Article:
Led by Dave Heumann, Arbouretum doesn’t beat around the bush. Out of the gate they make it very clear exactly what rock ‘n’ roll means to them: huge melodies, rolling rhythms, noisy solos, and few introspective moments for good measure. Over eight concise songs, the band wrings the guitar for everything its worth and then some.
There’s nothing very complicated about Song of the Pearl and that’s a great part of its appeal. The opening song, “False Spring,” launches the album into epic rock ‘n’ roll territory without a hiccup or second thought. With its galloping rhythm and soaring vocal melodies, Arbouretum start with a clear musical declaration and they never deviate from it. They’re not as psychedelic on this record as one might expect, but what they lack in hallucinatory power they more than make up for with pure muscle and great songwriting. In fact, every song on here benefits from the band’s tight and direct approach. The bass lines are thick and impenetrable, the solos are more chaotic than structured, and the verses are potent slabs of syncopated rhythm. Heumann contributes line after line of confident singing, too; his lyrics are vividly and potently delivered on each song, sounding a bit more bold than he did on Rites of Uncovering. This group has the same kind of untamed and messy power you’d expect from a band like Crazy Horse, but there’s some very un-garage influences on the record.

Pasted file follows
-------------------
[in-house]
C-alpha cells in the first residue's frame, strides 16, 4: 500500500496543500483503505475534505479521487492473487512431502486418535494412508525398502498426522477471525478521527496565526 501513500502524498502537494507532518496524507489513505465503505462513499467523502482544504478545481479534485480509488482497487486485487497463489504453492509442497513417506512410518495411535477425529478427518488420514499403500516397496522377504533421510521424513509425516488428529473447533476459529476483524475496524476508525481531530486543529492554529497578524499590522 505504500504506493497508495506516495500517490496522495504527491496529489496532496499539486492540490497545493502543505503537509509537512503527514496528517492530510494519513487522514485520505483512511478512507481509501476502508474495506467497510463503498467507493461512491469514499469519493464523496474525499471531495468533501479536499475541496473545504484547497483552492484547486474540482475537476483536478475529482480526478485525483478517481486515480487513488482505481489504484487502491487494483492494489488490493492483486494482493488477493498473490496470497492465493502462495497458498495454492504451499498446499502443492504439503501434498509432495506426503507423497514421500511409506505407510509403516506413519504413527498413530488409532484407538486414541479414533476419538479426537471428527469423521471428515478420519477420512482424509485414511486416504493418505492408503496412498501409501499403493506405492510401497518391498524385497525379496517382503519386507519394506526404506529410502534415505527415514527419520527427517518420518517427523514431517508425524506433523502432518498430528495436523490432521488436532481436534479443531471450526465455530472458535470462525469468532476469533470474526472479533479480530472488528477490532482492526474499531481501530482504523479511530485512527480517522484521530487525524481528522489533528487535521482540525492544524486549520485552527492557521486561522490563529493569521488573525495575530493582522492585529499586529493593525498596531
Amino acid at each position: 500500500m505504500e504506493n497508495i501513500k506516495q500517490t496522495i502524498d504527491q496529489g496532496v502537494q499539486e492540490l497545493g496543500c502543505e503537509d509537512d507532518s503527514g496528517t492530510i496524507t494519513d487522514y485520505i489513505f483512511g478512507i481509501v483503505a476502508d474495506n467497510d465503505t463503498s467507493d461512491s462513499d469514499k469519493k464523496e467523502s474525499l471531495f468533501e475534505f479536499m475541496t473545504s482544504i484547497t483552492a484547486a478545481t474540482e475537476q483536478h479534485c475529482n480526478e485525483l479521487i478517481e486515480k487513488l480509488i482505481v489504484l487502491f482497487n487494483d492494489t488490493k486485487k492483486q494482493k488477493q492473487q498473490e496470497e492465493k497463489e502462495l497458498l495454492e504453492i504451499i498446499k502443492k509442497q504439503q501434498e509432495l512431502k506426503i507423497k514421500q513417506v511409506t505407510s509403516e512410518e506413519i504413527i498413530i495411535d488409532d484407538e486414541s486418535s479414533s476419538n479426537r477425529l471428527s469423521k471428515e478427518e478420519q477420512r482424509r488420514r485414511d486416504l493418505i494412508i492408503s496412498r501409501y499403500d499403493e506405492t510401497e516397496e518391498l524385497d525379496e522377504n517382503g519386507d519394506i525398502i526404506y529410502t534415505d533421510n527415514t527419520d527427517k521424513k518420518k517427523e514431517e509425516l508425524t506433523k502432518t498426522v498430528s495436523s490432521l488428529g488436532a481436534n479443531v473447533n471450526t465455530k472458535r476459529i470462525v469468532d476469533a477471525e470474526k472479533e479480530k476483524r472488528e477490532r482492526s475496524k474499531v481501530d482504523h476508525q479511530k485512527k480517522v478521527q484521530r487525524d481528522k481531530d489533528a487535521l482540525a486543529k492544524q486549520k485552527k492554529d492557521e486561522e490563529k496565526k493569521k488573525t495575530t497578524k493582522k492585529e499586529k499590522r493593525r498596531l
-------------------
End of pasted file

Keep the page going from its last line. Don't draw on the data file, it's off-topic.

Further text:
Song of the Pearl isn’t just a brute force experience. The first half of the album is smoky and atmospheric; blues and folk music both figure heavily into the songs that follow “False Spring.” The title song is reminiscent of Fairport Convention in some ways, with elegant string arrangements supporting Heumann’s sentimental lyrics and the band’s clean, simple accompaniment. In contrast, “Another Hiding Place” is a simmering electric piece that rests on the strength of a strong rhythm section and simple vocals; it never quite erupts, but it isn’t a powerhouse of a song in the way that some of the other tunes are. The point is that the album starts big, but is kept tight and diverse thanks to the numerous approaches Arbouretum bring to their guitar-centric songwriting.
The second half of the album is where all the driving energy of the first song continues. On “Infinite Corridors,” drummer Daniel Franz is let loose; his cascading fills and nuanced dynamics add a great deal to this song. Not content to simply keep time, his contributions mean just as much to Song of the Pearl as the guitars do. His drumming from start to finish is considerate and economical; with repeated listening it becomes obvious just how much he adds to the music. The record concludes with a stunning take on Bob Dylan’s “Tomorrow is a Long Time.” Keeping the original’s brooding and lonely quality, Arbouretum amplify it and lend a deep, doom-like rumble to its quietude. Reverberating guitars carry the song’s lead melody into slow, lonesome territory and those ringing strings help close the album on a desolate and retrospective note. It’s a very affecting song and one of the best on the record. If any complaints can be made, it’s that some of the production is a little flat. The upbeat songs on the disc all share a similar aesthetic, which is to be expected, but had the production been opened up a little bit the album might have benefitted.